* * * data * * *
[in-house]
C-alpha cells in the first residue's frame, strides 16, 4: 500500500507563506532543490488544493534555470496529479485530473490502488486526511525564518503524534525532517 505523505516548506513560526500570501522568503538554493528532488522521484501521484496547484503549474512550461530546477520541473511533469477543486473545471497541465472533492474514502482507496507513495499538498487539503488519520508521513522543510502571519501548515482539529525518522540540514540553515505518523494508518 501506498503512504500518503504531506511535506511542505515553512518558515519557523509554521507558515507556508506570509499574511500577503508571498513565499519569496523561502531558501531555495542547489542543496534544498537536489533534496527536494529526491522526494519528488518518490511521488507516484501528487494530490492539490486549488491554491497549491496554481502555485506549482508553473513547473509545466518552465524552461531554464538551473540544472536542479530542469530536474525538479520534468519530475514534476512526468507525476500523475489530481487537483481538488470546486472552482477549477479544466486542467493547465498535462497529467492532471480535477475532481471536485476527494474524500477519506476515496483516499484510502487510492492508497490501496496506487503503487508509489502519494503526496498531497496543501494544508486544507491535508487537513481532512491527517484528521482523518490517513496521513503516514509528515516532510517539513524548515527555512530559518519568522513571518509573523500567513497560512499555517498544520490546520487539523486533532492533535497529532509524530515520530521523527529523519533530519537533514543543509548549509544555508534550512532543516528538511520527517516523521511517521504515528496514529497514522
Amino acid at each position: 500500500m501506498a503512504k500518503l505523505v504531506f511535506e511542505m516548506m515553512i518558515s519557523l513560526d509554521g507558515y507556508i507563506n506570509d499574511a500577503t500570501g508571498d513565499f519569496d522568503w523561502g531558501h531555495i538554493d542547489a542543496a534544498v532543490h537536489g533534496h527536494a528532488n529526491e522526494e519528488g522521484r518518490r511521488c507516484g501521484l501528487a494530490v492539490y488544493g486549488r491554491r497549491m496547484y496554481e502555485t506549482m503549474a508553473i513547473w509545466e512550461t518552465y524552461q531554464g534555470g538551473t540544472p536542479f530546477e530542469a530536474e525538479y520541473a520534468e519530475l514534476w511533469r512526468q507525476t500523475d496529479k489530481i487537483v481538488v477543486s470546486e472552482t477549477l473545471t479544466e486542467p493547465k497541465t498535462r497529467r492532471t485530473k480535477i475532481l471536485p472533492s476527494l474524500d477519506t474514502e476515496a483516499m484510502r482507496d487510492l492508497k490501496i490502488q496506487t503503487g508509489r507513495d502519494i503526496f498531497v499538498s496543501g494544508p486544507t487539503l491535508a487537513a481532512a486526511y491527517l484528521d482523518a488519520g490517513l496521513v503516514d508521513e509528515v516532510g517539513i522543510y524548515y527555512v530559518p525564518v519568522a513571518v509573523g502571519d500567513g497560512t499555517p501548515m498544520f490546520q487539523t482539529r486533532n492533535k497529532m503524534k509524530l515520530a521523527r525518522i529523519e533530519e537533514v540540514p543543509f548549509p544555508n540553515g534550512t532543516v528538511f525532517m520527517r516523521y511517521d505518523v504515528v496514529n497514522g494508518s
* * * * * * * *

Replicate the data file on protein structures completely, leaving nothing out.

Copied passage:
[in-house]
C-alpha cells in the first residue's frame, strides 16, 4: 500500500507563506532543490488544493534555470496529479485530473490502488486526511525564518503524534525532517 505523505516548506513560526500570501522568503538554493528532488522521484501521484496547484503549474512550461530546477520541473511533469477543486473545471497541465472533492474514502482507496507513495499538498487539503488519520508521513522543510502571519501548515482539529525518522540540514540553515505518523494508518 501506498503512504500518503504531506511535506511542505515553512518558515519557523509554521507558515507556508506570509499574511500577503508571498513565499519569496523561502531558501531555495542547489542543496534544498537536489533534496527536494529526491522526494519528488518518490511521488507516484501528487494530490492539490486549488491554491497549491496554481502555485506549482508553473513547473509545466518552465524552461531554464538551473540544472536542479530542469530536474525538479520534468519530475514534476512526468507525476500523475489530481487537483481538488470546486472552482477549477479544466486542467493547465498535462497529467492532471480535477475532481471536485476527494474524500477519506476515496483516499484510502487510492492508497490501496496506487503503487508509489502519494503526496498531497496543501494544508486544507491535508487537513481532512491527517484528521482523518490517513496521513503516514509528515516532510517539513524548515527555512530559518519568522513571518509573523500567513497560512499555517498544520490546520487539523486533532492533535497529532509524530515520530521523527529523519533530519537533514543543509548549509544555508534550512532543516528538511520527517516523521511517521504515528496514529497514522
Amino acid at each position: 500500500m501506498a503512504k500518503l505523505v504531506f511535506e511542505m516548506m515553512i518558515s519557523l513560526d509554521g507558515y507556508i507563506n506570509d499574511a500577503t500570501g508571498d513565499f519569496d522568503w523561502g531558501h531555495i538554493d542547489a542543496a534544498v532543490h537536489g533534496h527536494a528532488n529526491e522526494e519528488g522521484r518518490r511521488c507516484g501521484l501528487a494530490v492539490y488544493g486549488r491554491r497549491m496547484y496554481e502555485t506549482m503549474a508553473i513547473w509545466e512550461t518552465y524552461q531554464g534555470g538551473t540544472p536542479f530546477e530542469a530536474e525538479y520541473a520534468e519530475l514534476w511533469r512526468q507525476t500523475d496529479k489530481i487537483v481538488v477543486s470546486e472552482t477549477l473545471t479544466e486542467p493547465k497541465t498535462r497529467r492532471t485530473k480535477i475532481l471536485p472533492s476527494l474524500d477519506t474514502e476515496a483516499m484510502r482507496d487510492l492508497k490501496i490502488q496506487t503503487g508509489r507513495d502519494i503526496f498531497v499538498s496543501g494544508p486544507t487539503l491535508a487537513a481532512a486526511y491527517l484528521d482523518a488519520g490517513l496521513v503516514d508521513e509528515v516532510g517539513i522543510y524548515y527555512v530559518p525564518v519568522a513571518v509573523g502571519d500567513g497560512t499555517p501548515m498544520f490546520q487539523t482539529r486533532n492533535k497529532m503524534k509524530l515520530a521523527r525518522i529523519e533530519e537533514v540540514p543543509f548549509p544555508n540553515g534550512t532543516v528538511f525532517m520527517r516523521y511517521d505518523v504515528v496514529n497514522g494508518s